‘Judicial-ENE and the New Normal’published by Trusts & Trustees (Oxford University Press), 14 December 2020 on the ‘Publications’ page at www.ihtbar.com

 Recent authorities about pleading fraud/dishonesty

See Civil Fraud – Law, Practice & Procedure, edited by Thomas Grant QC and David Mumford QC (2018), published by Sweet & Maxwell, paragraphs 1-008 to 1-017 [The Decision to Allege Fraud].

Recent cases include:

1.        McEaney and Other v. Ulster Bank Ireland Ltd and others [2015]: McEneaney & Ors v Ulster Bank Ireland Ltd & Anor [2015] EWHC 3173 (Comm) (09 November 2015) (bailii.org)

‘It is an ingredient of a claim in fraud that the person making the false representation intended his statement to be understood by the representee in the sense in which it was false (see Cassa di Risparmio della Repubblica di San Marino SpA v Barclays Bank Ltd, [2011] EWHC 484 (Comm) at para 221) and, as it used to be put, there must be “moral obliquity”: (per Lindley LJ in Angus v Clifford, [1891] 2 Ch 449, 468, and see Maple Leaf Macro Volatility Master Fund v Rouvroy, [2009] EWHC 257 (Comm) at para 327). That was not originally alleged.’ Mr Justice Andrew Smith at para 54.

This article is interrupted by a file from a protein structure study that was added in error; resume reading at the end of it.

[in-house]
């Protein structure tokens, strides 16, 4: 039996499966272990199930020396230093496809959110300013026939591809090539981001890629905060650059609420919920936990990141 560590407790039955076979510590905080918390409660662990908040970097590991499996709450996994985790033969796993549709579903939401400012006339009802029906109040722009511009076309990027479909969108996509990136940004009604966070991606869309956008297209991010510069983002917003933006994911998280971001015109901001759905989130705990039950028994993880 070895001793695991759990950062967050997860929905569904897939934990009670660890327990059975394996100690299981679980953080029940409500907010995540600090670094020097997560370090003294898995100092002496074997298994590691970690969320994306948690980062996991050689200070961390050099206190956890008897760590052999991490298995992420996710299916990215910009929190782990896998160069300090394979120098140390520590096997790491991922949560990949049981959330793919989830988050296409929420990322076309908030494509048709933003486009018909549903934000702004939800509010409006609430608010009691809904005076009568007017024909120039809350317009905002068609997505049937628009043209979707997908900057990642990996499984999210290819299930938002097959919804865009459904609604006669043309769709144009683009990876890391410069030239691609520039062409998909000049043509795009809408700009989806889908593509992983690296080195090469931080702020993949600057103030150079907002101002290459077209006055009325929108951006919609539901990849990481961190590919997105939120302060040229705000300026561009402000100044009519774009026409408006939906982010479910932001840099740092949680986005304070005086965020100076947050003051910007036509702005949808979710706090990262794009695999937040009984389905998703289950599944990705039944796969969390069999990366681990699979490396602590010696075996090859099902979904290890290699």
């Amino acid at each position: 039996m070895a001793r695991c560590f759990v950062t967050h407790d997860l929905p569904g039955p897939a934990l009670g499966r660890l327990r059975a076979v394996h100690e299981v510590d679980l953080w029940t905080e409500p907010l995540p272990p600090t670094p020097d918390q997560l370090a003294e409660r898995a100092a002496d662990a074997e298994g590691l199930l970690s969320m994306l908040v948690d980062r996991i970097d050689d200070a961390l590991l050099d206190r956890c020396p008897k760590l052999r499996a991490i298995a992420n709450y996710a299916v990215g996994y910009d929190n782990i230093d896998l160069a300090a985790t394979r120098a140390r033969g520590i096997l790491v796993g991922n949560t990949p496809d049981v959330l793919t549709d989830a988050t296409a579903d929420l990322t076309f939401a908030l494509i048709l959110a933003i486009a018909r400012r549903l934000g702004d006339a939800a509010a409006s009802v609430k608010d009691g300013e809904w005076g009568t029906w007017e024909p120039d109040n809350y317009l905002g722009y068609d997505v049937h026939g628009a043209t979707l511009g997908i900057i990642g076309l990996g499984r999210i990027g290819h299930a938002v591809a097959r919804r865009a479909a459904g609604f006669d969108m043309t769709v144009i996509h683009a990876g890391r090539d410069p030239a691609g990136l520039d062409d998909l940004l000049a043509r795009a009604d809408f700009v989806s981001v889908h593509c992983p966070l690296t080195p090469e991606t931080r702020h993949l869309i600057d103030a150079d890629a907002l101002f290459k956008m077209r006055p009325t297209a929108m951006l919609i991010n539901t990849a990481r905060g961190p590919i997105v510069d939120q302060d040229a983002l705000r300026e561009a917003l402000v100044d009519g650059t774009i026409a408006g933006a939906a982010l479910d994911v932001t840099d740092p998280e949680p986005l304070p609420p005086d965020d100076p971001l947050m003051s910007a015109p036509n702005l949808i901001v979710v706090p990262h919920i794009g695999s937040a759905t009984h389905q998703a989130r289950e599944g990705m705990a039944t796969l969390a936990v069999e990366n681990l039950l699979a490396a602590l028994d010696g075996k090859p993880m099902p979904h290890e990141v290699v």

2.        JSC Bank of Moscow v. Kekhman and others [2015]: JSC Bank of Moscow v Kekhman & Ors [2015] EWHC 3073 (Comm) (29 October 2015) (bailii.org)

‘2.     CPR 3.4(2) gives the court power to strike out a statement of case which discloses no reasonable grounds for bringing or defending a claim or a statement of case which is an abuse of process. Where, on the material before the court, there are disputed issues of fact, the court should not strike out a claim unless certain it is bound to fail: see per Peter Gibson LJ at [22] in Colin Richards & Co v Hughes [2004] EWCA Civ 226. The test is similar but not identical to that for summary judgment where the court will not grant summary judgment, here in favour of a defendant, unless the claim has no real prospect of success. It is well established that where it is clear that there are disputed issues of fact between the parties, the court should not engage in a mini-trial of the merits at an interlocutory stage …

14.            However, Mr Swainston QC for Mr Kekhman submits that in a case where fraud is alleged (as is the case with both the original conspiracy plea and the proposed plea of fraudulent misrepresentation) there is an anterior question as to whether fraud is properly pleaded at all, in other words whether the requirements imposed by the rules of Court and as a matter of law in respect of pleading fraud have been satisfied. In that context, Mr Swainston QC relies upon the principles as to the pleading of fraud restated by the House of Lords in Three Rivers District Council v Bank of England[2001] UKHL 16[2003] 2 AC 1.

15.            At [55]-[56], Lord Hope of Craighead stated the principles as follows: